Algae: Rooftop fungus that can leave dark stains on roofing.
Angled Fasteners: Roofing nails and staples driven into decks at angles not parallel to the deck
APA: American Plywood Association. Tests and sets standards for all varieties of plywoods used in the U.S.
Apron Flashing: Metal flashing used at chimney fronts.
ARMA: Asphalt Roofing Manufacturers Asscociation. Organization of roofing manufacturers
Aspahlt Concrete Primer: Aspahalt based primer used to prepare concrete and metal for asphalt sealant.
Asphalt Plastic Cement: Asphalt based sealant material, meeting ASTM D4586 Type I or II. Used to seal and adhere roofing materials. Also called mastic, blacjack, roof tar and bull.
ASTM: the American Society for Testing Materials. an Organization that sets standards for a wide variety of materials, including roofing.
AIA: American Institute of Architects
Air Blown Asphalt: Asphalt produced by blowing air through molten asphalt held at an elevated temperature. This procedure is used to modify properties of the asphalt.
Alligatoring: The cracking of the surfacing bitumen on a built-up roof, producing a pattern of cracks that resemble an alligator’s hide.
Aluminized Steel: Sheet steel with a thin aluminum coating on the surface to enhance the steel’s ability to withstand weathering.
Aluminum: A non-rusting metal used in roofing for metal roofing and the fabrication of gutter and flashings.
Apron Flashing: A flashing located at the low end of a curb or penetration.
Architectural Panel: A metal roof panel that usually requires solid decking underneath.
Architectural Shingle: Shingle that provides a dimensional appearance. See also Dimensional Shingle.
Area Divider: A flashed assembly usually extending above the surface of the roof that is anchored to the roof deck. It is used to relieve thermal stresses in a roof system where an expansion joint is not required, or to separate large roof areas.
ARMA: Asphalt Roofing Manufacturers Association
ASA: American Subcontractors Association
Asbestos: An incombustible fibrous mineral form of magnesium silicate formerly used for fireproofing and sometimes used for the reinforcement of roofing materials.
ASC: Associated Specialty Contractors
ASHI: American Society of Home Inspectors
ASHRAE: American Society of Heating, Refrigerating & Air-Conditioning Engineers, Inc.
Asphalt: A substance left as a residue after evaporating or otherwise processing crude oil or petroleum. Asphalt can be refined to conform to various roofing grade specifications:
- Dead-Level Asphalt: A roofing asphalt conforming to the requirements of ASTM Specification D 312, Type I. This asphalt is for use in roofs which do not exceed a ¼ in 12 slope (2%).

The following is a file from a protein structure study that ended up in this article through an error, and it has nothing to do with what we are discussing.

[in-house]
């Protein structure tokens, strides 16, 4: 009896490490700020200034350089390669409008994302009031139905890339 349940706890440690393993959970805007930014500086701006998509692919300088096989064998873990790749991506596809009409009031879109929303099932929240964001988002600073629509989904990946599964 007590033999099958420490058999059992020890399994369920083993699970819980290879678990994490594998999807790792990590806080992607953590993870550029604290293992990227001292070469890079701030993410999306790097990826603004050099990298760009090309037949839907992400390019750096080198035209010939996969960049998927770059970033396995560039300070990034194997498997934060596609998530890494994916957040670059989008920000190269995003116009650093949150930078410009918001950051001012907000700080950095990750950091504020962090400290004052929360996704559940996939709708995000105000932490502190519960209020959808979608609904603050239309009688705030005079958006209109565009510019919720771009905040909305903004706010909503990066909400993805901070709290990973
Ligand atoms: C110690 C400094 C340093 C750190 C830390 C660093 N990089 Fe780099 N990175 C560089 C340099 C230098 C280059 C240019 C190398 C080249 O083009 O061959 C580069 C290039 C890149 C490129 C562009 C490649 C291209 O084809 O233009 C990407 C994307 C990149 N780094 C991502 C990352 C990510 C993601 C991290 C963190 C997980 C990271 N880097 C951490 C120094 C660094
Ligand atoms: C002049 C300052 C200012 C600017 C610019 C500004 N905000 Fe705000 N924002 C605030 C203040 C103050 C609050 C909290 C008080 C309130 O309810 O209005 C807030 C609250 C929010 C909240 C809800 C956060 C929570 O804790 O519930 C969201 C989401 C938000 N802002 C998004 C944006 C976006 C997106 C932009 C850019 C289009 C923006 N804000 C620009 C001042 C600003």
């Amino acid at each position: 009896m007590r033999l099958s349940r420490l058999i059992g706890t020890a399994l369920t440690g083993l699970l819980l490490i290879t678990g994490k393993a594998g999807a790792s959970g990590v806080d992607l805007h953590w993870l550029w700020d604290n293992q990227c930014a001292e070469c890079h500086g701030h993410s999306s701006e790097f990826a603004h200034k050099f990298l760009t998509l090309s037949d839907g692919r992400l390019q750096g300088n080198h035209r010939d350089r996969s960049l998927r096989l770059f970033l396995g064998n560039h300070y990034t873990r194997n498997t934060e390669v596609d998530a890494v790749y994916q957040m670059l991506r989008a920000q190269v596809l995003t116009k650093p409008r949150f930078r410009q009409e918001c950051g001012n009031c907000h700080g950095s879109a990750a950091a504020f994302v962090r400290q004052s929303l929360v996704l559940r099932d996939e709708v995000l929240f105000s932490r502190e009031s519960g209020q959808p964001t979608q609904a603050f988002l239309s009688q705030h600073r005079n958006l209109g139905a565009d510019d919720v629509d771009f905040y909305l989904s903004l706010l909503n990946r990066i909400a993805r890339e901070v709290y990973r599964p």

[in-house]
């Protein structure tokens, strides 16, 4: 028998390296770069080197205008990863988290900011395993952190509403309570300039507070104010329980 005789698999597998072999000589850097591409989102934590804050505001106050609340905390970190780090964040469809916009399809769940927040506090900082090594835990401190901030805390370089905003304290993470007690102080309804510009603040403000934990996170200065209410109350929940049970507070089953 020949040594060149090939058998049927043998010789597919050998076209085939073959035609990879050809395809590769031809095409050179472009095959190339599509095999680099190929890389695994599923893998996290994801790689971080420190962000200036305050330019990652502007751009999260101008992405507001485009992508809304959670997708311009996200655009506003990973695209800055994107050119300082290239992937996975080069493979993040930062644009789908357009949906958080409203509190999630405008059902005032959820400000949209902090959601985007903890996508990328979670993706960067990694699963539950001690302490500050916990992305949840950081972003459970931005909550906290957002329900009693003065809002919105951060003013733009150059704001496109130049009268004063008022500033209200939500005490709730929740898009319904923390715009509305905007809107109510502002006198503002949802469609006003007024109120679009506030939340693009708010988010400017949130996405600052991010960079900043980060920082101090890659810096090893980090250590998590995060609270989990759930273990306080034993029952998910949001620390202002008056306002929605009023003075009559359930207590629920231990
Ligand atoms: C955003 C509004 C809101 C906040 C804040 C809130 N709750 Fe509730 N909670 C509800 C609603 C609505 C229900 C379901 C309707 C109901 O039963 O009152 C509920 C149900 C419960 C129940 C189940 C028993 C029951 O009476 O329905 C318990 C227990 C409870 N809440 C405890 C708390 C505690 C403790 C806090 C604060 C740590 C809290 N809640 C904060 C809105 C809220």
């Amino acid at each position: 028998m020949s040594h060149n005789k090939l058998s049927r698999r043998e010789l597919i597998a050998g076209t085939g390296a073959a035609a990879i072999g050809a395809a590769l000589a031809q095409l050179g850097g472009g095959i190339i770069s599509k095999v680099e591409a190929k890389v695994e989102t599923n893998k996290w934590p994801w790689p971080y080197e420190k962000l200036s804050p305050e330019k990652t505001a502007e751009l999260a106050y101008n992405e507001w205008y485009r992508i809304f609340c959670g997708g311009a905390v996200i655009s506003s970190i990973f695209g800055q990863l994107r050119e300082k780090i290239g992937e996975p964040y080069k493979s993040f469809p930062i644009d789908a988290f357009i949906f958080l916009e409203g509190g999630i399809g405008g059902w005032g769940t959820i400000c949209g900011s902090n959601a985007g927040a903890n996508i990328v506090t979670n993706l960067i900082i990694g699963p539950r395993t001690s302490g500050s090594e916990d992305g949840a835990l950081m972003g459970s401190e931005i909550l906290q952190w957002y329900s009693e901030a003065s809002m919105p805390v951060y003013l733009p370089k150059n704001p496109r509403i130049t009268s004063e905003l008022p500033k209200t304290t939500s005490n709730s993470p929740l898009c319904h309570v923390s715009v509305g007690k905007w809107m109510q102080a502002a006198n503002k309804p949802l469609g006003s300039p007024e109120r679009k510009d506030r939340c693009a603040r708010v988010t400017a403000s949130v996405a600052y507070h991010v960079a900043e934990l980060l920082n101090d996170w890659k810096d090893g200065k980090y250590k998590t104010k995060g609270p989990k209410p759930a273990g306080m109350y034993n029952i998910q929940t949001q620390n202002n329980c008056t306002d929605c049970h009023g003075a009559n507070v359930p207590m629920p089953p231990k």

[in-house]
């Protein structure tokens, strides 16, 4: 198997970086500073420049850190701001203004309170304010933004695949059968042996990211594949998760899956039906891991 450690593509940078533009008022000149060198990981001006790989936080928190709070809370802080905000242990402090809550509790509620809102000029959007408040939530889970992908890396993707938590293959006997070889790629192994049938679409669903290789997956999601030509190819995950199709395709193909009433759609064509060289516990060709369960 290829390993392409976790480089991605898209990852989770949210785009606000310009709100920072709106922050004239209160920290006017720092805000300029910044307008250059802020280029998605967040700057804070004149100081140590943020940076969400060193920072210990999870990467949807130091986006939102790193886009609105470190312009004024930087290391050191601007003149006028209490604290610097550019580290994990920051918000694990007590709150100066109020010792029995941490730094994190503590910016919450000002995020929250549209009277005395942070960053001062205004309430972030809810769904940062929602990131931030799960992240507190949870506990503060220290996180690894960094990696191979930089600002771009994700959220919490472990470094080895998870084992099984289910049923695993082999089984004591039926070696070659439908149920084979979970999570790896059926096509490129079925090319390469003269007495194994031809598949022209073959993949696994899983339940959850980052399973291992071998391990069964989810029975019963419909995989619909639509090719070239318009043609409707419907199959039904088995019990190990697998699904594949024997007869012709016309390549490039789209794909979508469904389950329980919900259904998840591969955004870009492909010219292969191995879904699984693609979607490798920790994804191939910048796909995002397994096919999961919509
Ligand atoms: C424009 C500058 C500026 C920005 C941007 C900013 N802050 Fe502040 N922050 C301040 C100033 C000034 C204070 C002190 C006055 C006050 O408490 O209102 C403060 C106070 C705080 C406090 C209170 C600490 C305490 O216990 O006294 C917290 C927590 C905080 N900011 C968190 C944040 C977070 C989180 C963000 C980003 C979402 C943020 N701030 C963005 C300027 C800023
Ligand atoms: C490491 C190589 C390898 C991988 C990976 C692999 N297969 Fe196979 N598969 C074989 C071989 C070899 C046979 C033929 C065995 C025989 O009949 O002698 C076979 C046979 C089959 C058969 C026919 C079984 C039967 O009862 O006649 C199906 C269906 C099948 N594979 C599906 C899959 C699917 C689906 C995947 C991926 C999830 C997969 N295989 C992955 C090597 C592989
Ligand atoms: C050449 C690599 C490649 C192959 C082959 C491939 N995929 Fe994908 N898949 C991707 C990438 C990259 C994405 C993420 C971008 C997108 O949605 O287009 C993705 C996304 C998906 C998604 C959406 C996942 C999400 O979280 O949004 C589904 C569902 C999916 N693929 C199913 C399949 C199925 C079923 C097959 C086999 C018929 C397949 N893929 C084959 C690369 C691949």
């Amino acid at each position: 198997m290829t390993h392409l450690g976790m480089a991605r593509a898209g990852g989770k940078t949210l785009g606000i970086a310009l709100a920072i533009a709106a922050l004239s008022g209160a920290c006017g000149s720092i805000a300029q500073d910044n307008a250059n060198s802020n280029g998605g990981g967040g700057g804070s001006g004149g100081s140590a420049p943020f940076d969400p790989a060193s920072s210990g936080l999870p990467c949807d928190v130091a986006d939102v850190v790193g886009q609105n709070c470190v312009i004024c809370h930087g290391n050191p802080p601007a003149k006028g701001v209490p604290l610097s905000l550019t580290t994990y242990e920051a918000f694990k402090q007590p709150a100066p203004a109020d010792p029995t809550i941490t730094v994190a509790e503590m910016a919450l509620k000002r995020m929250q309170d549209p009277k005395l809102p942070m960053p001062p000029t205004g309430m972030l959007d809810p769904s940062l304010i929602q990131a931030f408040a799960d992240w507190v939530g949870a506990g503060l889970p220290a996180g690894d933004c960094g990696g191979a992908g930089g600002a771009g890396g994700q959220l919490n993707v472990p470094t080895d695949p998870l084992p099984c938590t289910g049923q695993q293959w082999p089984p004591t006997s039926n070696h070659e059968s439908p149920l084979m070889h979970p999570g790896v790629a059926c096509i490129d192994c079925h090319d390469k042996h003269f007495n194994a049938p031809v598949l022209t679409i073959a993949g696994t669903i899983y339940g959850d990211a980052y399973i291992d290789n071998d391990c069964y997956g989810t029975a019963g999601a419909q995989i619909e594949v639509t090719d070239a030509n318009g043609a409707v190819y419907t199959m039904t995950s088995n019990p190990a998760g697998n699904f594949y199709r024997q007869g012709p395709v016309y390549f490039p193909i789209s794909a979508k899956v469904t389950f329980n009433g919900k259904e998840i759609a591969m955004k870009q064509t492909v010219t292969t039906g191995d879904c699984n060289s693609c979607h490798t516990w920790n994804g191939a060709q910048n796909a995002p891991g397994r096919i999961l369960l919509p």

- Flat Asphalt: A roofing asphalt conforming to the requirements of ASTM Specification D 312, Type II. This asphalt is for use in roofs which do not exceed a ½ in 12 slope (4%).
- Steep Asphalt: A roofing asphalt conforming to the requirements of ASTM Specification D 312, Type III. This asphalt is for use in roofs which do not exceed a 3 in 12 slope (25%).
- Special Steep Asphalt: A roofing asphalt conforming to the requirements of ASTM Specification D 312, Type IV. This asphalt is for use in roofs which do not exceed a 6 in 12 slope (50%).
Asphalt Felt: An asphalt-saturated and/or an asphalt-coated felt membrane. (See also Felt.)
Ambient Temperature: The temperature of the air.
Anodic: When two metals are connected in an electrolyte, they will form a galvanic cell, with the higher metal in the galvanic series being the anode. The anodic will oxidize and produce an electrical current which protects the cathode from corrosion.
Back-Surfacing: Granular material added to shingle’s back to assist in keeping separate during delivery and storage.
Blistering: Bubbles or blisters in roofing material. Usually a result of trapped moisture under the material, or moisture trapped inside material itself.
Blow-Offs: Not to be confused with a Roof Blow-Off which is a maintenance term, this term is when shingles are subjected to high winds and are forcewd off the roof deck.
Buckling: When a wrinkle or riplle affects shingles or their underlayments, this could be from plywood not spaced properly, moisture retention in plywood or paper or just shifting from house causing roof deeck to shift as well resulting in buckles.
Closed Cut Valley: A shingle valley installation method where one roof plane’s shingles completely cover the other roof plane. The top layer is cut to match the valley lines.
Corrosion: When rust, rot or age negatively affect roofing metals and metal accessories.